Tommy Koh Encourages Singapore Gay Community To Challenge 377A
Veteran Singapore diplomat Tommy Koh has called for the gay community to challenge Section 377A, the controversial gay sex ban.
His comments follow this week’s landmark ruling in India that decriminalises consensual gay sex.
Tommy Koh’s challenge to the gay community
Mr Koh issued the challenge in response to a Facebook post by Professor Simon Chesterman, dean of NUS’ Law Faculty. Prof Chesterman had congratulated his former classmate and others on the Indian ruling.
A netizen then responded to Mr Koh’s comment, citing Lim Meng Suang’s previous unsuccessful attempt at challenging the legislation in the courts.
Mr Koh then responded in a straight-to-the-point manner,
Previous contentions to 377A
Under Section 377A of the Singapore Penal Code, a man found committing an act of “gross indecency” with another man can be jailed for up to 2 years. This stature does not apply to homosexual acts between females.
In 2013, graphic designers Lim Meng Suang and Chee Mun Leon challenged this statute on the grounds that it discriminates against the male gender. This, they claimed, violated Article 12 of the Constitution which states,
All persons are equal before the law and entitled to the equal protection of the law.
However, their challenge was not successful.
In his 92-page-judgement, Justice Quentin Loh said that in Singapore, the decision to discard or retain a social norm that has “yet to gain currency” should be decided by Parliament. Parliament had previously voted to retain Section 377A in 2007.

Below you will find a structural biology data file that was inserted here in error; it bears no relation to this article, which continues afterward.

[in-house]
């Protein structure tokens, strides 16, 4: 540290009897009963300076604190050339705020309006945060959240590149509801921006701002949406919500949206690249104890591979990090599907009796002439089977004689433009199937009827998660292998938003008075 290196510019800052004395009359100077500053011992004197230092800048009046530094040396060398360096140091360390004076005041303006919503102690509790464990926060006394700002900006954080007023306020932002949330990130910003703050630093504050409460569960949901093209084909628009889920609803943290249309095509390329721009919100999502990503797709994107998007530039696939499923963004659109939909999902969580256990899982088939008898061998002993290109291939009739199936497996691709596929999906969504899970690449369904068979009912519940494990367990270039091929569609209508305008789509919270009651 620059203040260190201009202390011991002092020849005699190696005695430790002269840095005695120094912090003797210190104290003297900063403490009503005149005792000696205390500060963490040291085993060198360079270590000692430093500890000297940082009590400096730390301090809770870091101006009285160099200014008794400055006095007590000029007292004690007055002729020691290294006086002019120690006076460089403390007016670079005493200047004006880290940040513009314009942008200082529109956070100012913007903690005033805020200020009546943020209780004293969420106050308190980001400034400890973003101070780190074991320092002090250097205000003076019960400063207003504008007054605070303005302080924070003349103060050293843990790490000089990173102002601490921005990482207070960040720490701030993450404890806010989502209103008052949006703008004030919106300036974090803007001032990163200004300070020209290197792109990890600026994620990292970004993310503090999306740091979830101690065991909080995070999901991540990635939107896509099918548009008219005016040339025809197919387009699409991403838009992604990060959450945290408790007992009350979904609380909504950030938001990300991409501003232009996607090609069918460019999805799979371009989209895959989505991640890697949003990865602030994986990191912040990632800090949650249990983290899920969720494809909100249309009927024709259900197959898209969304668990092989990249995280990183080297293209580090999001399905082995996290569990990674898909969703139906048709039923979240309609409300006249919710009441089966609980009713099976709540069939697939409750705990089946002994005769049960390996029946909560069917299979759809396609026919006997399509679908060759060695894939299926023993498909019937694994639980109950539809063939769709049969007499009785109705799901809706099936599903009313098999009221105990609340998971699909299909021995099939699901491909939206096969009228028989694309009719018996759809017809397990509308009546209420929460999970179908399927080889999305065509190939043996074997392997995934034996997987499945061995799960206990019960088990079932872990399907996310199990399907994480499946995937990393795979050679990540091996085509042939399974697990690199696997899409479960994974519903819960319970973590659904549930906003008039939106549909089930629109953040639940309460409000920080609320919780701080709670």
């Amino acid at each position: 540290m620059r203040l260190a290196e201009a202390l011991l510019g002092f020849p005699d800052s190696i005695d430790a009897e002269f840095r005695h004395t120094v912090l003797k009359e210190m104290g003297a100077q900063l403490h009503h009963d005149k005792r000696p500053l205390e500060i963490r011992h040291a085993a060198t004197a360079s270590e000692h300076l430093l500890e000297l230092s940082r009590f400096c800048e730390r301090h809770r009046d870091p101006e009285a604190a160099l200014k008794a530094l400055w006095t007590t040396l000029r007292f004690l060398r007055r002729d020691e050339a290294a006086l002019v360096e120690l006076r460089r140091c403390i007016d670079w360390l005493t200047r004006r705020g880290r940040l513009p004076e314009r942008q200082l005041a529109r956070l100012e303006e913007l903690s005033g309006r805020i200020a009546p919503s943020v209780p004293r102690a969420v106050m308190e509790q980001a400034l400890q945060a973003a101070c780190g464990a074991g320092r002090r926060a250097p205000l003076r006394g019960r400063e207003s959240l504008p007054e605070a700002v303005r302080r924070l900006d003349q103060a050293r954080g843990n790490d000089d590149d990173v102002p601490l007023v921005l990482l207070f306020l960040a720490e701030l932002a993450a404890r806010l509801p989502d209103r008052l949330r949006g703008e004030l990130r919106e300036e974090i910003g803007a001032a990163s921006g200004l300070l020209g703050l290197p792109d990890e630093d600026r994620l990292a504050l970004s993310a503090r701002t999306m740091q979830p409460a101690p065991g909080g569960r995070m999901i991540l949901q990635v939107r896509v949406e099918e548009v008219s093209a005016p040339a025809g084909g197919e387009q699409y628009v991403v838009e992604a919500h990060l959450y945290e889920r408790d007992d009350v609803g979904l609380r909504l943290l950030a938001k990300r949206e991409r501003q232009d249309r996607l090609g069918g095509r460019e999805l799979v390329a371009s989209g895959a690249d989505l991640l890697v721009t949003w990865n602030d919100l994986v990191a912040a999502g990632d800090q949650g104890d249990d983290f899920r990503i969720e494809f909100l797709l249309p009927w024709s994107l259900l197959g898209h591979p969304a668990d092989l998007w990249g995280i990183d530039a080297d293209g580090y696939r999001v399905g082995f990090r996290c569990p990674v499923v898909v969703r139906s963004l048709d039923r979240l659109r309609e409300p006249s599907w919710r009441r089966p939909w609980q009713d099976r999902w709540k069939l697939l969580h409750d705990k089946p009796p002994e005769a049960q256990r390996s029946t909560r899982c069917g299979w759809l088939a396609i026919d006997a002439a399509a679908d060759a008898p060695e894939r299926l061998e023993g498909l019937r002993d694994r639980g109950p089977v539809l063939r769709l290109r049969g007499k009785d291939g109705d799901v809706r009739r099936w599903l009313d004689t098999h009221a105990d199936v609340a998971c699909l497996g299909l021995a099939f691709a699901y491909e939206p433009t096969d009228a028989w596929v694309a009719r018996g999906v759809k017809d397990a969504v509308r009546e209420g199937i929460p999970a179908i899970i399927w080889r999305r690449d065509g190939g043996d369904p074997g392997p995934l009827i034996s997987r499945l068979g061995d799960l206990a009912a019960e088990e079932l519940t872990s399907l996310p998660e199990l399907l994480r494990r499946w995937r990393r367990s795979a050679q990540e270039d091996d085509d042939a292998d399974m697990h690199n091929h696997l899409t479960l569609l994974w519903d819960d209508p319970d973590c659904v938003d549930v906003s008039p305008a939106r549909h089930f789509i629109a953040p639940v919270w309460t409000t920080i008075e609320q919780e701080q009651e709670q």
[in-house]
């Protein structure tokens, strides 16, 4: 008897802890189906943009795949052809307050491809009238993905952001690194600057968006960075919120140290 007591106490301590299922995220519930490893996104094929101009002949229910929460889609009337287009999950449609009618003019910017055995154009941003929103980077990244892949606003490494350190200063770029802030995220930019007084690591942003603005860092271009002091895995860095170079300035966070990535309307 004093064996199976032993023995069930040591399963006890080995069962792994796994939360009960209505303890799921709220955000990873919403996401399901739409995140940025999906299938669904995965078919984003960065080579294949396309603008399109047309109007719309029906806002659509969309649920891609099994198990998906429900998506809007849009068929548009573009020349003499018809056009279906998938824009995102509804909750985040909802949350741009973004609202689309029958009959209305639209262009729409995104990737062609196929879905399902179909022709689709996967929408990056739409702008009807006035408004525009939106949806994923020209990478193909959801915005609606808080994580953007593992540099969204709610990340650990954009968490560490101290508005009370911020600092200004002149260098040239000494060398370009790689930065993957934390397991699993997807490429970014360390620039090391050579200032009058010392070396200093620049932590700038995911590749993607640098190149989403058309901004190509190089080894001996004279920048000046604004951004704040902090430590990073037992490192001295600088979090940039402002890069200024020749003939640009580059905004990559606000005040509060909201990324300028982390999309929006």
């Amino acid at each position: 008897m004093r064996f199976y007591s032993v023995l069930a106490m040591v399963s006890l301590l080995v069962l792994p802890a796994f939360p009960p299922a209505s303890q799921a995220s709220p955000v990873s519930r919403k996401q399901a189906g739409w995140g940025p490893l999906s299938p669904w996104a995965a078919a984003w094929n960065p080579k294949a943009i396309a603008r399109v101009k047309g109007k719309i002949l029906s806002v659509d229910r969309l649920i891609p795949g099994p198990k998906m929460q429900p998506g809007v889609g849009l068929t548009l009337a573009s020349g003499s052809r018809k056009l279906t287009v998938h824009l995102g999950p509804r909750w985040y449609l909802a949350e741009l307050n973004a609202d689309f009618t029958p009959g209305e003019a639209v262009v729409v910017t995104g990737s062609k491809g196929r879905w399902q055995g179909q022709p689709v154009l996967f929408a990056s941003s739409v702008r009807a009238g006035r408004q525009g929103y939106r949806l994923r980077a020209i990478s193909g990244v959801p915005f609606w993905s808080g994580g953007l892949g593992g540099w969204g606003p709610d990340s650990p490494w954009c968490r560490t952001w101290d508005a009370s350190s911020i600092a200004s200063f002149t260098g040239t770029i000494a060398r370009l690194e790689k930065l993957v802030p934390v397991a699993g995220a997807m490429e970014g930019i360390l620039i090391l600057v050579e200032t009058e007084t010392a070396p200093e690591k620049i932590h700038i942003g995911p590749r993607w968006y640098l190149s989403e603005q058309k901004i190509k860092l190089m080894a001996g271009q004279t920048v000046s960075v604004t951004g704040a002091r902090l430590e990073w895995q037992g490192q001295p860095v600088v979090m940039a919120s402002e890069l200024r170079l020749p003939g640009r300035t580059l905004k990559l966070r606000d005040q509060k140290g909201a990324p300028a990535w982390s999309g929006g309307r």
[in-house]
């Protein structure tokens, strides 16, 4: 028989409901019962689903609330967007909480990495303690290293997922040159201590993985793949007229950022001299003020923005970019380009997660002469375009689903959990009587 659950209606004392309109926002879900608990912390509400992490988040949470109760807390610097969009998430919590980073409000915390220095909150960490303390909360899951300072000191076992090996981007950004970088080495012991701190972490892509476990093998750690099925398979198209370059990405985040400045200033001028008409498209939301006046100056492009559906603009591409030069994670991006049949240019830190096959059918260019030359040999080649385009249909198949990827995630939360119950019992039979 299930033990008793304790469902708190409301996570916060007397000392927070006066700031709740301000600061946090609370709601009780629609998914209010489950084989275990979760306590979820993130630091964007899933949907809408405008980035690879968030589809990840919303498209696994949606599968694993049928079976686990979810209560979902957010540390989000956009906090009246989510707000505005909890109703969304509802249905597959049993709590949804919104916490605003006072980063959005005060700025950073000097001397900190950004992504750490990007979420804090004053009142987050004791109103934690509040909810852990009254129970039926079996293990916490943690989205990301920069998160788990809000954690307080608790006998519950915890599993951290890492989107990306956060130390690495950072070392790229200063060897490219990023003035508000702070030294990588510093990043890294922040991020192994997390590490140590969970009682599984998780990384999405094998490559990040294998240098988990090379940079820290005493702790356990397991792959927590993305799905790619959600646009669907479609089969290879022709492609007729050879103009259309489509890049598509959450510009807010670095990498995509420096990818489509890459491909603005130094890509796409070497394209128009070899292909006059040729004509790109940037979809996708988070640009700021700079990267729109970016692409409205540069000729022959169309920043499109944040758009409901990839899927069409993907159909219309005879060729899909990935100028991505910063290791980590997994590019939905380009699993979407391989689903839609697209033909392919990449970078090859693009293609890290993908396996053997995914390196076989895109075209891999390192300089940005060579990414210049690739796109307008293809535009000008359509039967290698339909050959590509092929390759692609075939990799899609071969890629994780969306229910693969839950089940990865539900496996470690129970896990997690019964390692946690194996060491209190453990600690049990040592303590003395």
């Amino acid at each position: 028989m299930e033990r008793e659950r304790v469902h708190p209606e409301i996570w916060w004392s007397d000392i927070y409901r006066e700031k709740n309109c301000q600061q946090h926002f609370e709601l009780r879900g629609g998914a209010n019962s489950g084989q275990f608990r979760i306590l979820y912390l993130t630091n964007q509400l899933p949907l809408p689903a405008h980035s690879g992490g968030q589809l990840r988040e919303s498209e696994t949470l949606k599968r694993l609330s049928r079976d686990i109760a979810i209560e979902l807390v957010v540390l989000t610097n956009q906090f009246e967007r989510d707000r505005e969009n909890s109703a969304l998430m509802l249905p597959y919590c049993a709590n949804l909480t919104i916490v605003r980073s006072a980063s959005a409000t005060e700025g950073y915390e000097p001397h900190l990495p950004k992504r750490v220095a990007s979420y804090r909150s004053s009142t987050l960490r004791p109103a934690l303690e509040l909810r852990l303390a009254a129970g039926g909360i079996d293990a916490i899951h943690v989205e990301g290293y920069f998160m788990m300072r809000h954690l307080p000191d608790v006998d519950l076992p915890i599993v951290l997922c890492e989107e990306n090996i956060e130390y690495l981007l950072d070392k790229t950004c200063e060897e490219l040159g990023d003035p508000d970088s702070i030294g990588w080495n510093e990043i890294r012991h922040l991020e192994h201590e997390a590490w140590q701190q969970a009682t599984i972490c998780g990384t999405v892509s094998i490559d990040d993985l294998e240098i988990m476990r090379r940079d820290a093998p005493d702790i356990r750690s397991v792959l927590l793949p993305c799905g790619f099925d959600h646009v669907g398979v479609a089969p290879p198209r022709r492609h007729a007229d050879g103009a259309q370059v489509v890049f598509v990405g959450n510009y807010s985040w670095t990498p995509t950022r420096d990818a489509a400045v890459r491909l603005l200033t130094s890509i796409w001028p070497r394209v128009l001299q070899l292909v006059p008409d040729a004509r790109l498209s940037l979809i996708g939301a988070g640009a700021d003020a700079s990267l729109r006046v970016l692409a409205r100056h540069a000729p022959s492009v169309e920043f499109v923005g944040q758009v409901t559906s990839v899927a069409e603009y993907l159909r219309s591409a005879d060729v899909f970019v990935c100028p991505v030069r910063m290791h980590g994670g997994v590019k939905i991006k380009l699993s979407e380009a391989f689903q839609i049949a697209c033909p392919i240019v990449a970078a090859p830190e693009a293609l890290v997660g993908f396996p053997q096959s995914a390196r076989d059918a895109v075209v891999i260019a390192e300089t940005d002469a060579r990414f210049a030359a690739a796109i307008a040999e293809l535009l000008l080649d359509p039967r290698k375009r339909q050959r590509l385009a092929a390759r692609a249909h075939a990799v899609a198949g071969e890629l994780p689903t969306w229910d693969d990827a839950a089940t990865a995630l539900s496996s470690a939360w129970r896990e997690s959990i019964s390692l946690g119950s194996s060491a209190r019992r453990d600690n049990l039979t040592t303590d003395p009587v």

Mr Shanmugam’s thoughts
Speaking to reporters on Friday, Minister of Law and Home Affairs Mr K Shanmugam said that while there is a growing segment in favour of repealing 377A, Singapore remains “deeply split” on the matter.
Mr Shanmugam also said that while the law has been in existence for a long time, there have been no prosecutions over the years for private conduct.
When asked about his personal stance, Mr Shanmugam stated that one ought to be careful about criminalising and treating people as criminals based on their lifestyles and sexual attitudes.
However, he admitted that it would not be appropriate for him as an individual to impose his personal views on society. In fact, he later added that,
Ultimately, society has got to decide which direction it wants to go, and the laws would have to keep pace with the changes in society and how society sees this issues.
You can watch the full interview here.
Change on the horizon?
What are your thoughts? Could India’s decriminalising of gay sex pave the way for a similar change in Singapore?
Featured image from YouTube.
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